Podcast: Raising Spicy Kids! with Mary Van Geffen

Brave Writer Podcast

Mary Van Geffen is an international coaching expert for parents of “spicy ones.” She helps people who are highly competent in life but overwhelmed by the challenges of parenting to lean into the discipline of staying calm. She helps them cultivate warmth and tenderness, all while trying to wrangle the fiery future of their tiny future CEOs.

On today’s Brave Writer podcast, we discuss what it means to have or be a spicy child, and how parents can best react to these spirited young ones.

Show Notes

What is a spicy one?

Spicy can mean a number of things — besides the obvious food connotation.

It can be used to describe a child’s temperament when they express themselves in big and dramatic ways.

  • These kids aren’t afraid to take up space;
  • they’re constantly moving;
  • they hurt others unintentionally;
  • they feel things intensely;
  • they go from zero to ten instantly;
  • they’re louder than is appropriate;
  • and they have a zest for life.

They can also use powerful language that can wound or delight. They’re often very aware of other people’s feelings but can also exhibit a lack of perception of others’ feelings. They powerfully negotiate, all the way up until they lose hope and they melt down.

They’re comfortable setting boundaries with adults and staying true to themselves. They’re also highly sensitive and observant. They can’t be consoled physically. They’re also incredibly sweet, caring, and loving. In other words: They’re a lot.

Whether or not a child is spicy is determined by the parent — it’s not diagnosable. It can be impacted specifically by the relationship between parent and child and what the parent is bringing to the table. Many children whose parents say are spicy are also neurodivergent — up to 50% in a poll of Mary’s Instagram followers. And of children with some neurodivergent diagnosis, 80% of parents found the experience to be spicy. So while it doesn’t have to be a diagnosis, that really does make things spicy, doesn’t it?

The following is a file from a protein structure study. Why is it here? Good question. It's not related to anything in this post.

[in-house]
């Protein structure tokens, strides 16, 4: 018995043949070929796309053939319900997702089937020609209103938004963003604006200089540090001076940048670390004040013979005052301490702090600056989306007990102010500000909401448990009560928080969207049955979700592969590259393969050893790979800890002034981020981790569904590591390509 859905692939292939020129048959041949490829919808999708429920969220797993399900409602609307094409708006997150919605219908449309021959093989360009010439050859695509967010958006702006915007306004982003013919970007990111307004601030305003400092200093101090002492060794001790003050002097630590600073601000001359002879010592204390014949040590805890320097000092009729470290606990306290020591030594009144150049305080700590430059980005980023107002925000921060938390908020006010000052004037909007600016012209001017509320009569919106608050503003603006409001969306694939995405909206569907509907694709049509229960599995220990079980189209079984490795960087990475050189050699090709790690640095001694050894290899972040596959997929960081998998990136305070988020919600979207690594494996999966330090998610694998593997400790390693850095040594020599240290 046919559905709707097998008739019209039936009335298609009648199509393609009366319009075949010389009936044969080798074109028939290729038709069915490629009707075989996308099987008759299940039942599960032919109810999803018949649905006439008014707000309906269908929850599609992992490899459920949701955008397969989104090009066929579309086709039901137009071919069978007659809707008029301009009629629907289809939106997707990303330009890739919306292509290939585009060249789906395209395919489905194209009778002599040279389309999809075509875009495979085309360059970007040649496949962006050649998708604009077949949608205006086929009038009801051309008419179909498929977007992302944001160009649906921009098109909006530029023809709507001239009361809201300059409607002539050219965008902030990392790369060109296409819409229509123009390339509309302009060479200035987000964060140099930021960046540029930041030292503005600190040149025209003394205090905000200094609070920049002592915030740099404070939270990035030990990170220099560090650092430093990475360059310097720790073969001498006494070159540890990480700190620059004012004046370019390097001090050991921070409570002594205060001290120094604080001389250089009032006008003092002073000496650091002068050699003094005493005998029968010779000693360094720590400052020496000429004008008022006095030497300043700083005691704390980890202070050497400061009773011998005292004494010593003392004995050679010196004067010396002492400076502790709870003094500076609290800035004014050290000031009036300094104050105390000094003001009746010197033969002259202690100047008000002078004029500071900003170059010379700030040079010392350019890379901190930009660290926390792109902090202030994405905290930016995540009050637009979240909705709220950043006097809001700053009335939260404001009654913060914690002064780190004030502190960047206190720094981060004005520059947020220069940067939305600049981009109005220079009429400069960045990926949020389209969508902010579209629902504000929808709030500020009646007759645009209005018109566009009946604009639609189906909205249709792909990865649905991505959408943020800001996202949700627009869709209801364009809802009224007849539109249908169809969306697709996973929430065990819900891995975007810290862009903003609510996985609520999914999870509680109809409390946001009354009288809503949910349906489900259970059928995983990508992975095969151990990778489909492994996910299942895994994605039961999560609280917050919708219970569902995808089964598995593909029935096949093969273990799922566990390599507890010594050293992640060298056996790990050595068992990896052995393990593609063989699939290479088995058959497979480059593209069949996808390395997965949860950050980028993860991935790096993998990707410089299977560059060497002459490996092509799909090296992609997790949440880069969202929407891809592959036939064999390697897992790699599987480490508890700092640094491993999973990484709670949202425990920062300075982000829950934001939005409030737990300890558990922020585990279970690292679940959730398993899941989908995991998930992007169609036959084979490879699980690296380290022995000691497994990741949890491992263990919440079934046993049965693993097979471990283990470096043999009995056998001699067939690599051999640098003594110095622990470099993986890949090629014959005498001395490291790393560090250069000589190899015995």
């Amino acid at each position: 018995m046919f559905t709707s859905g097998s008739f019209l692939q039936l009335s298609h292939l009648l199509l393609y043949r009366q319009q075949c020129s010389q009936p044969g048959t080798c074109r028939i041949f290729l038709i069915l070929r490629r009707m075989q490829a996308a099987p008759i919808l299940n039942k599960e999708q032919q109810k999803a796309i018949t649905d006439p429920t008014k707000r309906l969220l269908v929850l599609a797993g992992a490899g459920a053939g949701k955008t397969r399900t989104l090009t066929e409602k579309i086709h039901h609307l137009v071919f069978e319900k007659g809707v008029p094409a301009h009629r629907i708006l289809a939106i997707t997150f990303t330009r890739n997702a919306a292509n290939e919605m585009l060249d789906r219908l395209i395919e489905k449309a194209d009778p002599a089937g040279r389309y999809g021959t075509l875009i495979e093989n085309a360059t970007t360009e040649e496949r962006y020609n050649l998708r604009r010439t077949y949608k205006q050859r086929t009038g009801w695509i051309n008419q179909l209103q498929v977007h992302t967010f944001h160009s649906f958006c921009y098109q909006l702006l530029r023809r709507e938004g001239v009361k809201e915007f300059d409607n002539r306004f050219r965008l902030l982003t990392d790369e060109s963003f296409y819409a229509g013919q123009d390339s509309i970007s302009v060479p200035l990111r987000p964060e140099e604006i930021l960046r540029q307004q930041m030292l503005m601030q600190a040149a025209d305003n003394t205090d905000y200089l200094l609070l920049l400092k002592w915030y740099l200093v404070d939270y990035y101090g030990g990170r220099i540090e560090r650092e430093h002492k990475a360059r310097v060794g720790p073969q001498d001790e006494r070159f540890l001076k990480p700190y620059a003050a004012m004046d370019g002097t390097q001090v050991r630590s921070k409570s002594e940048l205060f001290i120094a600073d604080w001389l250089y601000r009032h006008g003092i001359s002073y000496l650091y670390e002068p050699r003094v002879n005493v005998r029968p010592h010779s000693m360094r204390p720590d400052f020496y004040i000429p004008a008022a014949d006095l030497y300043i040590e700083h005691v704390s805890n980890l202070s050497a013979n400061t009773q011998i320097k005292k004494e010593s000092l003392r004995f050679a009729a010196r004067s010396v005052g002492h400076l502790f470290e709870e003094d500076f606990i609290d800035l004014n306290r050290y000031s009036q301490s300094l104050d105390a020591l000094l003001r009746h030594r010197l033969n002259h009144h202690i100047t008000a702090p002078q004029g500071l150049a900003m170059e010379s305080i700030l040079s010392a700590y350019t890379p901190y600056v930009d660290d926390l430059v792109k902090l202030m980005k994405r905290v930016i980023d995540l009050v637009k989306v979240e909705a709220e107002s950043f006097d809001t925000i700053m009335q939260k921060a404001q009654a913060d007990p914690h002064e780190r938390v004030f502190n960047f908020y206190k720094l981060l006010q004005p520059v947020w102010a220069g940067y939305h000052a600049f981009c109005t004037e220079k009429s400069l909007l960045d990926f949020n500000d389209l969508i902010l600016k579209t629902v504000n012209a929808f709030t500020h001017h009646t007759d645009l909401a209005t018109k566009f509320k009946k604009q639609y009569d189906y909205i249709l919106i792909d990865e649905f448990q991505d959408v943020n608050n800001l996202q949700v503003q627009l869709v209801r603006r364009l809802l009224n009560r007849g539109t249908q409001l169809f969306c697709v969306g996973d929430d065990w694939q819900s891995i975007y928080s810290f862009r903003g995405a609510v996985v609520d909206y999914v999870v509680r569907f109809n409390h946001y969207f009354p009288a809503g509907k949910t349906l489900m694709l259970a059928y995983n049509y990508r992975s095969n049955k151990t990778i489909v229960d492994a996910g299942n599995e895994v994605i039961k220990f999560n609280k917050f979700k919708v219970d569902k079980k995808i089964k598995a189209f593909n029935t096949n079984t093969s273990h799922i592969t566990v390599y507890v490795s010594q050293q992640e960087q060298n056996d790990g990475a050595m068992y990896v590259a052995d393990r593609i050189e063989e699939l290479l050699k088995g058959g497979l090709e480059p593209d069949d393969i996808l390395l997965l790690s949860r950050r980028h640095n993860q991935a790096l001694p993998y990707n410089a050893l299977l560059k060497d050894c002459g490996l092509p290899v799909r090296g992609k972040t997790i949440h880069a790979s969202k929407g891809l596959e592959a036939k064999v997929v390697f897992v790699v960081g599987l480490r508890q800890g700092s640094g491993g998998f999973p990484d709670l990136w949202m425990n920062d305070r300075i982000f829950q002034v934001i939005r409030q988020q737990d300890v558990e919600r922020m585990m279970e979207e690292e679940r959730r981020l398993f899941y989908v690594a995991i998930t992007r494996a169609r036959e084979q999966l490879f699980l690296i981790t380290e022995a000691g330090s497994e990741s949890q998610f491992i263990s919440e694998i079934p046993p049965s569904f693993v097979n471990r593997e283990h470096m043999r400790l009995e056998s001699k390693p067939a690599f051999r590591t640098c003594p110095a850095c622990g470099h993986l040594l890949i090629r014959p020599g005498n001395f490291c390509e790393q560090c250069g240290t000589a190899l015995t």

What does it look like to be a good parent to a spicy child?

Prizing connection over control. It’s not about fixing the situation or motivating our kids. It can just be about connecting with them.

But what do you do when you absolutely need compliance? When what a child is doing is unsafe or you’re on a time schedule? You practice “connect before you direct.”

Spicy kids aren’t immediately won over by your words — you have to get them to buy into your vision and have their own leadership autonomy in that vision. They want to be the CEO, so rather than demoting them, let’s promote them and let their ideas have space.

Some of these kids aren’t misbehaving, they’re just in their own minds. Rather than choosing to ignore your directions, they may not have heard it at all. To get their full attention you have to give your full attention — no multitasking. Bring your body close to theirs, slow them down, and bring them along with your directions.

If there’s one overarching principle to come away with, it’s that you’re doing things right if you are focused on connection over control.


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